Common Dog Surgery Complications

Whether a simple spaying or neutering procedure or an operation to deal with a more serious medical condition, dog surgery can be helpful at treating a variety of different conditions and preventing others from arising in your pet. Most dog surgeries can be performed at the veterinarian's office, and the vast majority of procedures that are commonly done will fully heal within a few days. Still, even with careful monitoring and excellent care, there are many different complications that can come up. Because some of these may begin as minor complications but develop into serious threats to your pet's health, it's important that you know what to expect when your pet leaves the operating room.

Infection after Dog Surgery

One of the most serious complications from canine surgery is infection. If your pet's wounds or incision areas are not properly cared for, it's easy for them to become infected, as bacteria is able to enter into your pet's system and multiply. In other cases, infection can occur inside of your pet's body as a result of the surgery. In either case, treating the infection promptly and properly is crucial to your dog's overall health and well being. If you don't deal with the infection quickly, it can easily spread to other parts of his body, thereby making surgery impossible and posing a much greater health risk.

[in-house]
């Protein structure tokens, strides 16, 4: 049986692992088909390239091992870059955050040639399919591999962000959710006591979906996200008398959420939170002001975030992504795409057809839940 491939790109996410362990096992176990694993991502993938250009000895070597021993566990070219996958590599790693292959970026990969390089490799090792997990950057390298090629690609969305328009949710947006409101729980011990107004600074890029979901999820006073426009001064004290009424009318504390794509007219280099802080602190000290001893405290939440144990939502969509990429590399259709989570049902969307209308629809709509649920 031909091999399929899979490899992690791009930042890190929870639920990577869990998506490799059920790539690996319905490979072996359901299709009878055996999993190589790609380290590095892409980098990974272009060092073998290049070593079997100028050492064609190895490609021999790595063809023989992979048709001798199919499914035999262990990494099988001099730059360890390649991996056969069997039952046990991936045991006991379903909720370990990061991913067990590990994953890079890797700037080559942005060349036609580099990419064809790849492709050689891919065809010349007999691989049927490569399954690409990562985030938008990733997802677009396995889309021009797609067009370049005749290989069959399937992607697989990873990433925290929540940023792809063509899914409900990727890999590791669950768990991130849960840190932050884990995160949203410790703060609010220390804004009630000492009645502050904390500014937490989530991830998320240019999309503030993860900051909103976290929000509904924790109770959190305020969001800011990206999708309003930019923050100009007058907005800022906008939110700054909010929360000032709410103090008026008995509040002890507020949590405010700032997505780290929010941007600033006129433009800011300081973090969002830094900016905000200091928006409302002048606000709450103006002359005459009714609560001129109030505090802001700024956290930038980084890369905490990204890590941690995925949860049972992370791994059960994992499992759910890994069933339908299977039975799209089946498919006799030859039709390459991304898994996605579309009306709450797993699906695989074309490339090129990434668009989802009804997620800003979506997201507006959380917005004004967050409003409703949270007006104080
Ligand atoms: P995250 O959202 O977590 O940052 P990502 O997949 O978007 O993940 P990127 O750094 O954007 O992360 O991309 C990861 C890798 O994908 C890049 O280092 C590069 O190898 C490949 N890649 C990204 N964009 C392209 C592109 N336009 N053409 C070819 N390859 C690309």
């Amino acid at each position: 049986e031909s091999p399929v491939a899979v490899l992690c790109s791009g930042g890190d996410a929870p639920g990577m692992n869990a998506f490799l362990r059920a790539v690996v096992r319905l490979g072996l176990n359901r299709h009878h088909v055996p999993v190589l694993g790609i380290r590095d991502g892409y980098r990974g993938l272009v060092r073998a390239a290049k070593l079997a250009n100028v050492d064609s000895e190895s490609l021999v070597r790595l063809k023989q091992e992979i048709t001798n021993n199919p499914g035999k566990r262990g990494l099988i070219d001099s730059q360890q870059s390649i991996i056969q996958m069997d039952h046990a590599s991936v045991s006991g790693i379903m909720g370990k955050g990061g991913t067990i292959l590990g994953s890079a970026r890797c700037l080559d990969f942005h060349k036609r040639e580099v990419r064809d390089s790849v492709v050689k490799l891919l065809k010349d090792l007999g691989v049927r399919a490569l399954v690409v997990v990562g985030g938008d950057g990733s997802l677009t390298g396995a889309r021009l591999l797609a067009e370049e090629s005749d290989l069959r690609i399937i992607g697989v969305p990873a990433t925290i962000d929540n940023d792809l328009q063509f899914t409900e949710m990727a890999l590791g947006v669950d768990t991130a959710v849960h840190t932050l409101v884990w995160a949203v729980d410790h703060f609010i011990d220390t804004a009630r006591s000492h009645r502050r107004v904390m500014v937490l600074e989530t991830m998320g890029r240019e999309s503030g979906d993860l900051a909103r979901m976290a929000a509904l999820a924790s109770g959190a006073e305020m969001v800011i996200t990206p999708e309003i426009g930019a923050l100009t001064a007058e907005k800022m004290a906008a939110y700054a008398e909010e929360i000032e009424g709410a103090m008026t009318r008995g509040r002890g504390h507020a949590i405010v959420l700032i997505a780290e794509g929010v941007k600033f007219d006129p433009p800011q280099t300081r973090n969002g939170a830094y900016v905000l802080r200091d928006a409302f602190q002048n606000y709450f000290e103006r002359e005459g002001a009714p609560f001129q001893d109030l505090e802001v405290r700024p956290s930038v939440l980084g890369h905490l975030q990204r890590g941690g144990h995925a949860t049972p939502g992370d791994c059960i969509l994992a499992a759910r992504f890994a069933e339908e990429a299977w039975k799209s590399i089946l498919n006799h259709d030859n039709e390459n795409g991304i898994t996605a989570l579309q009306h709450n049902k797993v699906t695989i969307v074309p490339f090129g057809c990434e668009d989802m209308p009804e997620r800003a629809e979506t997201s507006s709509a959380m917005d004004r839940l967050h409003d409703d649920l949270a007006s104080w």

Licking and Gnawing

Dogs often have a difficult time ignoring the incisions or other vestiges of surgery after the operation. By licking, chewing or gnawing on a part of their body, dogs can easily bring about infection or cause other complications, like delayed recovery time. For this reason, many dogs are given a special cone or other device to wear around their head in order to ensure that they're unable to reach their wounds.


It's not uncommon for the site of an incision from a dog surgery to become swollen or to emit certain types of discharge. These are potentially painful, uncomfortable complications for your pet and could be signs of an infection. In either case, it's important to properly clean the incision area and to make sure that your dog isn't able to rub at it.

Incomplete Sutures

If your pet suffers from incomplete sutures or a damaged incision, you may see inner tissue emerging from the incision. This is a very problematic issue in terms of your pet's timely recovery. Incisions are put in place to help the skin to heal over as quickly as possible. If the skin folds around the area of the incision are not properly connected to one another or there is other tissue that emerges from them, your pet's incision will be much more likely to become infected and may not heal quickly, if at all.

If you suspect that anything is wrong, or if your pet's surgery recovery period seems to be longer than you expected, consult with a veterinarian immediately.